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(Read this series from its beginning here.)
What does this mean for us today? Jesus’ teachings still invite us to experience community where, rather than exercising power over others, we—together—learn how to listen to one another. And instead of lording power or position over each other, we learn what it means and what it looks like to care for each other.
I am convinced that, personally and systemically, our hope as a species is in discovering more effective ways of taking care of one another, not more efficient ways of dominating one another. Today, a few people have solved the human dilemma of their own survival at the expense of others. In so doing they’ve lost a part of their humanity. They’ve lost touch with reality that, whether we live like it or not, we are part of one another. We are all connected. What impacts one, directly and indirectly, impacts us all.
The question I wrestle with most when considering communities like those I just described is how do we protect certain community members from others who may use their strength to overpower, take advantage of, and do harm to those vulnerable within the community? Perhaps you wonder this too. Humanity is not perfect. Humanity is messy. How do we handle that messiness in non-authoritarian ways that mitigate or prevent harm?
I’m reminded of the work of Peter Kropotkin, a Russian activist, writer, revolutionary, and philosopher who lived in the late 19th and early 20th Century. In his book Mutual Aid, he wrote:
“While [Darwin] was chiefly using the term [survival of the fittest] in its narrow sense for his own special purpose, he warned his followers against committing the error (which he seems once to have committed himself) of overrating its narrow meaning. In The Descent of Man he gave some powerful pages to illustrate its proper, wide sense. He pointed out how, in numberless animal societies, the struggle between separate individuals for the means of existence disappears, how struggle is replaced by co-operation, and how that substitution results in the development of intellectual and moral faculties which secure to the species the best conditions for survival. He intimated that in such cases the fittest are not the physically strongest, nor the cunningest, but those who learn to combine so as mutually to support each other, strong and weak alike, for the welfare of the community. ‘Those communities,’ he wrote, ‘which included the greatest number of the most sympathetic members would flourish best, and rear the greatest number of offspring’ (2nd edit., p. 163). The term, which originated from the narrow Malthusian conception of competition between each and all, thus lost its narrowness in the mind of one who knew Nature.”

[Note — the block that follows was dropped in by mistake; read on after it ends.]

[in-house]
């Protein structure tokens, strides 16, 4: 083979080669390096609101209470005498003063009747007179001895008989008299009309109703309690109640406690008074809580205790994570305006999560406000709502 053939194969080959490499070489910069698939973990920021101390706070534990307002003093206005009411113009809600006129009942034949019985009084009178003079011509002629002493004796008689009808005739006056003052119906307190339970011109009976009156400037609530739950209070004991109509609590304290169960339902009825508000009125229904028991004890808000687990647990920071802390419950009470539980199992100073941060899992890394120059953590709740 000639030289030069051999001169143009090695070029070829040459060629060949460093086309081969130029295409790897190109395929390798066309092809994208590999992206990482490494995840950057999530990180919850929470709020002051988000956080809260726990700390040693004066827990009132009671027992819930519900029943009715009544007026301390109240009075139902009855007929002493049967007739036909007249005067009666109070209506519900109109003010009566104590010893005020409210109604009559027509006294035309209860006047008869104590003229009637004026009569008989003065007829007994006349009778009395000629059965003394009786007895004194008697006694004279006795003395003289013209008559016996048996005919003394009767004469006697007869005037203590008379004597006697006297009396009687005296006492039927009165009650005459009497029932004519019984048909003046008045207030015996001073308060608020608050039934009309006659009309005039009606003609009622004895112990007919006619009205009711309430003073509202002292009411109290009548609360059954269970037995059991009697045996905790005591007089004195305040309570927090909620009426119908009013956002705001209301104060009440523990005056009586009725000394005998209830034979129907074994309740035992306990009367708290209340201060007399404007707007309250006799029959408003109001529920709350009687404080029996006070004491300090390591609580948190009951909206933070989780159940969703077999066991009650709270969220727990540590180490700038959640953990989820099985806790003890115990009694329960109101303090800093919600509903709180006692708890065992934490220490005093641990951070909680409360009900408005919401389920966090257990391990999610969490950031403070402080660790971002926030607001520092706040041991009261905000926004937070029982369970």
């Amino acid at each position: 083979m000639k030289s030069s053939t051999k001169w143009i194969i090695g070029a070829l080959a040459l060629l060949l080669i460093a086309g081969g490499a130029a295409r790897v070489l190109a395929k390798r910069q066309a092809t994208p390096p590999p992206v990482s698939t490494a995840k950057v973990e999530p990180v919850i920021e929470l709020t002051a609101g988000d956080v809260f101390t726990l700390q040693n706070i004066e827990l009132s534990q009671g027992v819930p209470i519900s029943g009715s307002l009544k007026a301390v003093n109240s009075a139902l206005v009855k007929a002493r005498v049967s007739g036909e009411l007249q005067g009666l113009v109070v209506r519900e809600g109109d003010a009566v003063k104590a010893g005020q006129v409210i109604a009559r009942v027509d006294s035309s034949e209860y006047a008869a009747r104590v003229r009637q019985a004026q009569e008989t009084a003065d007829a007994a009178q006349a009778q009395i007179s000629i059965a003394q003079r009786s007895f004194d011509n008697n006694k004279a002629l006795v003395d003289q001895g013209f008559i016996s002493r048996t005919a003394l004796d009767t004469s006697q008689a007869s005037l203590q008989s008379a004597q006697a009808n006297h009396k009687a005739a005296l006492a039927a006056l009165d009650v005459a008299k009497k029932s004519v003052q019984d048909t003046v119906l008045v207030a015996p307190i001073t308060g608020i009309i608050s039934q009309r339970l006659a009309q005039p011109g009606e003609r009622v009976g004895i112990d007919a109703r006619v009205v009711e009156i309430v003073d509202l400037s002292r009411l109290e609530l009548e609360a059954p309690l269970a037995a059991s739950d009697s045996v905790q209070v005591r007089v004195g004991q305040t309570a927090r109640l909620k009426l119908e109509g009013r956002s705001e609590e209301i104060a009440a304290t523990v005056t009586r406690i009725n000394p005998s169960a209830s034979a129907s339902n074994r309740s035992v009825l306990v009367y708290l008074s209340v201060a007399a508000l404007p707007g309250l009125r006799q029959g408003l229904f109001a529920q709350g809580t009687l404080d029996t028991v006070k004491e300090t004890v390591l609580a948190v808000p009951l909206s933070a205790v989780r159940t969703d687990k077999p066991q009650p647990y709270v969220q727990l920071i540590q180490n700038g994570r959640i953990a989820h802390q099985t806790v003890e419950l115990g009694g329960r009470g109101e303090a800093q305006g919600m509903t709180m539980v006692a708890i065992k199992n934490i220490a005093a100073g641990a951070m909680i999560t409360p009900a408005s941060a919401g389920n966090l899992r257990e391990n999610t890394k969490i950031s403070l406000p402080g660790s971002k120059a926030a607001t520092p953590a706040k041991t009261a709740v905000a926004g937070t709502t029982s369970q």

In Kropotkin’s model, the fittest communities are not those where the strong eat the weak, but those where those who have the ability to take care of those who need their care do so.
From the US government’s failed responses to COVID-19 to our country’s continued refusal to listen to those most deeply harmed by our systemic racial injustice and militarized policing, the past few months of life here in the U.S. have revealed how desperately we are in need of a raised consciousness. We need to recognize the truth that healthy communities are not competitive communities of winners and losers where the disparities between the haves and have-nots continue to expand. Instead, they are communities of care and cooperation where we have learned how to ensure those presently made “least” are centered, cared for, and prioritized.
As Mathew’s gospel reminds us, “The King will reply, ‘Truly I tell you, whatever you did for one of the least of these brothers and sisters of mine, you did for me.’ He will reply, ‘Truly I tell you, whatever you did not do for one of the least of these, you did not do for me’” (Matthew 25:40, 45).
I long for the day when we don’t treat others with dignity, care and respect because we see Jesus in them, although that would be a good start, but we do it simply because we see them as fellow humans, fellow travelers, fellow inhabitants in the short period of life we have been given.
Peter Maurin wrote in The Catholic Worker in August 1936:
“I want a change, and a radical change. I want a change from an acquisitive society to a functional society, from a society of go-getters to a society of go-givers.”
I want to believe a world like that is possible.
At the very minimum, I believe it’s worth working toward.
And to all those who are already working toward a world that looks like this, may future generations look back at you and be grateful. May our work today, building off the work of those who have come before us not be in vain.
And may a just future come, in the words of Matthew’s gospel, “on earth as it is in heaven” (Matthew 6:10).